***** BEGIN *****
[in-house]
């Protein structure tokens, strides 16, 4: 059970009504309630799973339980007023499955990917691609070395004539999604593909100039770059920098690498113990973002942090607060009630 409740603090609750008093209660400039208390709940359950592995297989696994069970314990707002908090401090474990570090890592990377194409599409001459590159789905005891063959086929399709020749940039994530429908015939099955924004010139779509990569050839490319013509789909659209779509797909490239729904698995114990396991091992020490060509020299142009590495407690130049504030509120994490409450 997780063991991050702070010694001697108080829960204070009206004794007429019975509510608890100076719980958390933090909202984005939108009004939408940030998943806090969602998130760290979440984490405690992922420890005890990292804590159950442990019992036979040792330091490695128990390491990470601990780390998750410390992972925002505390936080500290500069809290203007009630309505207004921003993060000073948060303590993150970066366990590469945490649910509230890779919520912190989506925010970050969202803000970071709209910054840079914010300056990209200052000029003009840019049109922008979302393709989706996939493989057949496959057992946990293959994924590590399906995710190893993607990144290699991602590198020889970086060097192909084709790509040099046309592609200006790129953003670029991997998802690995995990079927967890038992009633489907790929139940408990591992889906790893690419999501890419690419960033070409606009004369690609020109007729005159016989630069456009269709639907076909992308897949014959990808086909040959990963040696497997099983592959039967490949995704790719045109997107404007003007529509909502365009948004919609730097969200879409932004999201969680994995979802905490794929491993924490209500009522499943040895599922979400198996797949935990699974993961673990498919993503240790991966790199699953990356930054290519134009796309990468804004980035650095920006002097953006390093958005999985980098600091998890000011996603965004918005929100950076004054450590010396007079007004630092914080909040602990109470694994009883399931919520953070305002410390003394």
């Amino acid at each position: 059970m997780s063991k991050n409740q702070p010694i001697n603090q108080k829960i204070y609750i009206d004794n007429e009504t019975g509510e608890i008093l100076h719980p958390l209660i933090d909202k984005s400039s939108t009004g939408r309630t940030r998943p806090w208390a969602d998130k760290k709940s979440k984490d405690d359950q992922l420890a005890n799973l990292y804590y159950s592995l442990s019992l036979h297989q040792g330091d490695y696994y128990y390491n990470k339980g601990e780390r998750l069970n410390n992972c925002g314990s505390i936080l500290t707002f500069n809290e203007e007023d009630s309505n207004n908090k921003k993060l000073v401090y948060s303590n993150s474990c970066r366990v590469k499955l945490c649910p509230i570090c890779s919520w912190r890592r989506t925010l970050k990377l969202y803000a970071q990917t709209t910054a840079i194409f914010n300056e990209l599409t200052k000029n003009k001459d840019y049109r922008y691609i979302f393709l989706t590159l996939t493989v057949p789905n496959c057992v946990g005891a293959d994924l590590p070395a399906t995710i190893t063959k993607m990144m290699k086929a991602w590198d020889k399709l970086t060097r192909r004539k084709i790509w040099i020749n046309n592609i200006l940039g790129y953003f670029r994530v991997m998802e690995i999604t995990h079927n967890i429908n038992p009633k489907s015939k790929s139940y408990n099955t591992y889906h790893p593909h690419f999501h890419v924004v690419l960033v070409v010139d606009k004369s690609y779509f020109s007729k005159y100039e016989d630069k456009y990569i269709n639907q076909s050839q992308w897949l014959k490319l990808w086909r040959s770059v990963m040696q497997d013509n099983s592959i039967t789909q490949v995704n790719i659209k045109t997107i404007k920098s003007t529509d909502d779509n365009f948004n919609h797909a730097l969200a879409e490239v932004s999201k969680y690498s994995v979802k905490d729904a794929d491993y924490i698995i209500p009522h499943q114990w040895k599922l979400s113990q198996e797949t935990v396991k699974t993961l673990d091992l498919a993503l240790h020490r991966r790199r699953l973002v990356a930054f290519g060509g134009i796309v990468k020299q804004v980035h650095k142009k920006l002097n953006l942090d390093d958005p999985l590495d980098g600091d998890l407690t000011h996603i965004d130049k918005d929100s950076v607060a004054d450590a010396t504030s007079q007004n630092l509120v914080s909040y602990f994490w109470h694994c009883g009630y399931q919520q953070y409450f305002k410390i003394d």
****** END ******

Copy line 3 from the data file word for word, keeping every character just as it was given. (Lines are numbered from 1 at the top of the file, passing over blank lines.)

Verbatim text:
């Amino acid at each position: 059970m997780s063991k991050n409740q702070p010694i001697n603090q108080k829960i204070y609750i009206d004794n007429e009504t019975g509510e608890i008093l100076h719980p958390l209660i933090d909202k984005s400039s939108t009004g939408r309630t940030r998943p806090w208390a969602d998130k760290k709940s979440k984490d405690d359950q992922l420890a005890n799973l990292y804590y159950s592995l442990s019992l036979h297989q040792g330091d490695y696994y128990y390491n990470k339980g601990e780390r998750l069970n410390n992972c925002g314990s505390i936080l500290t707002f500069n809290e203007e007023d009630s309505n207004n908090k921003k993060l000073v401090y948060s303590n993150s474990c970066r366990v590469k499955l945490c649910p509230i570090c890779s919520w912190r890592r989506t925010l970050k990377l969202y803000a970071q990917t709209t910054a840079i194409f914010n300056e990209l599409t200052k000029n003009k001459d840019y049109r922008y691609i979302f393709l989706t590159l996939t493989v057949p789905n496959c057992v946990g005891a293959d994924l590590p070395a399906t995710i190893t063959k993607m990144m290699k086929a991602w590198d020889k399709l970086t060097r192909r004539k084709i790509w040099i020749n046309n592609i200006l940039g790129y953003f670029r994530v991997m998802e690995i999604t995990h079927n967890i429908n038992p009633k489907s015939k790929s139940y408990n099955t591992y889906h790893p593909h690419f999501h890419v924004v690419l960033v070409v010139d606009k004369s690609y779509f020109s007729k005159y100039e016989d630069k456009y990569i269709n639907q076909s050839q992308w897949l014959k490319l990808w086909r040959s770059v990963m040696q497997d013509n099983s592959i039967t789909q490949v995704n790719i659209k045109t997107i404007k920098s003007t529509d909502d779509n365009f948004n919609h797909a730097l969200a879409e490239v932004s999201k969680y690498s994995v979802k905490d729904a794929d491993y924490i698995i209500p009522h499943q114990w040895k599922l979400s113990q198996e797949t935990v396991k699974t993961l673990d091992l498919a993503l240790h020490r991966r790199r699953l973002v990356a930054f290519g060509g134009i796309v990468k020299q804004v980035h650095k142009k920006l002097n953006l942090d390093d958005p999985l590495d980098g600091d998890l407690t000011h996603i965004d130049k918005d929100s950076v607060a004054d450590a010396t504030s007079q007004n630092l509120v914080s909040y602990f994490w109470h694994c009883g009630y399931q919520q953070y409450f305002k410390i003394d």